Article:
- Child day care facilities;
- Taverns and bars where the primary nature of the business is to sell alcoholic drinks by the glass to be consumed on the premises;
- Properties of churches, synagogues, mosques, temples, or other places of worship unless the officials in charge of the place of worship allow guns on the premises;
- An entertainment venue that has a seating capacity of 2,500 or more;
- College dorms and classrooms;
- Courtrooms or court offices, unless the chief judge or a person designated by the chief judge has given prior approval pursuant to written court policy.
If the police catch you with a concealed pistol inside a prohibited location, they will confiscate it, and you might face the following criminal charges and penalties:
- First Offense: Civil Infraction, $500 fine, and a 6-month CPL suspension;
- Second Offense: 90-day Misdemeanor, $1,000 fine, and revocation of CPL;
- Third or More Offense: 4-year Felony, $5,000 fine, and revocation of CPL.
Reciprocity Rules for CPLs
If you have a CPL and are traveling to another state, knowing which states will honor your Michigan CPL and permit you to carry a concealed pistol in their state is essential. It is advisable to research the states you will travel through and where you will end up. Some states will not honor your permit, which could result in being charged with a felony. Researching the law in every state you plan to visit would be best.
CPLs and Airports (Federal Concealed Pistol Permit Violations?)
Unless packed correctly in luggage, the federal government prohibits firearms and ammunition from airports and airplanes. But most people probably do not know how to deal with a pistol in their luggage. Pistols and ammunition must be in checked luggage only. Secondly, handguns and ammunition must be unloaded, locked, and in a hard-sided case that cannot be opened easily, separated as much as possible from the ammunition, preferably in a separate piece of luggage. Third, you must declare a pistol and ammunition when checking in your luggage, and the airline agent or TSA officer may very well open your luggage to ensure you have stored it properly. There may be a fee involved as well.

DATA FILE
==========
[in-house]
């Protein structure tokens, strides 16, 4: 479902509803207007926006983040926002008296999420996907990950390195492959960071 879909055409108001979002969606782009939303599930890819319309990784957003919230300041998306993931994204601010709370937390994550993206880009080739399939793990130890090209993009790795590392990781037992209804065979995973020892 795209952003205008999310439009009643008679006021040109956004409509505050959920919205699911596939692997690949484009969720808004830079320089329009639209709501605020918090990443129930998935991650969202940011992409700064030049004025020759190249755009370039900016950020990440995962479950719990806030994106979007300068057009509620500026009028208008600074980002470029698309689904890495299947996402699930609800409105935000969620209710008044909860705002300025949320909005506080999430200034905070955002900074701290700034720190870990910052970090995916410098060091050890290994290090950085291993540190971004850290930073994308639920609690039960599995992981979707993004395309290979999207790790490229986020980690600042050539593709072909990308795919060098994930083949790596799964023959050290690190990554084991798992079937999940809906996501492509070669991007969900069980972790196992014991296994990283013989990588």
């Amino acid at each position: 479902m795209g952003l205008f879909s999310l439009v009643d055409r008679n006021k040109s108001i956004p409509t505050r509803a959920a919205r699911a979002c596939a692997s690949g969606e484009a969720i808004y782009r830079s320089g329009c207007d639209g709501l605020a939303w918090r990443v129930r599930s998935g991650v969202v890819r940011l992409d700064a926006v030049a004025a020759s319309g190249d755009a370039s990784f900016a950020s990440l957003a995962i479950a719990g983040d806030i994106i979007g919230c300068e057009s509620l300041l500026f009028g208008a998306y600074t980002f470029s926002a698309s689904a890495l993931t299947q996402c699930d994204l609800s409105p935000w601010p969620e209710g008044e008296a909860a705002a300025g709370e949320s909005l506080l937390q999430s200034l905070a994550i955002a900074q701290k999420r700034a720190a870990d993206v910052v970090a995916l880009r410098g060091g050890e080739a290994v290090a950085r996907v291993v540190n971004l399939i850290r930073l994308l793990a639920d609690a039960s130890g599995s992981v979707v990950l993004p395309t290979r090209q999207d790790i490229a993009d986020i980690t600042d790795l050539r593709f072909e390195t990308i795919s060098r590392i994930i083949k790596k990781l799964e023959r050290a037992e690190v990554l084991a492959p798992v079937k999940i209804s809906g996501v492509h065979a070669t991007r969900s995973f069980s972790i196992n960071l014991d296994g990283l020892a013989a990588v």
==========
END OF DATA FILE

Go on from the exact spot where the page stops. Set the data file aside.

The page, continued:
CCW Charges for Possession of a Concealed Pistol with an Expired Permit
If you lawfully possess a properly registered pistol, you can face Carrying a Concealed Weapon or Pistol felony charges if your CPL is expired. Police and prosecutors love to prosecute citizens for having a concealed pistol, even if they have a concealed pistol license that is recently expired. Sometimes, prosecutions are about collecting more money for police and law enforcement coughers. A felony or misdemeanor conviction related to an expired permit can have long-lasting consequences on your Second Amendment rights.
Your Best Defense: Concealed Pistol Permit Violation Law Firm
The attorneys at LEWIS & DICKSTEIN, P.L.L.C. have successfully handled hundreds of firearm-related cases over several decades. We are respected by judges and prosecutors alike. Let us show you how we can help you and protect your concealed pistol rights, and we will do whatever we can to get your alleged violation dismissed and thrown out of court.
The dedicated, experienced, and zealous defense attorneys at LEWIS & DICKSTEIN, P.L.L.C. have an unparalleled track record of successfully defending felony and misdemeanor charges in Oakland, Macomb, Wayne, Washtenaw, and Livingston Counties, and throughout Michigan. We have a well-earned reputation for providing the highest quality defense and aggressive representation, while showing empathy and care for each client.
Call us today at (248) 263-6800 for a free consultation or complete an online Request for Assistance Form. We will contact you promptly and find a way to help you.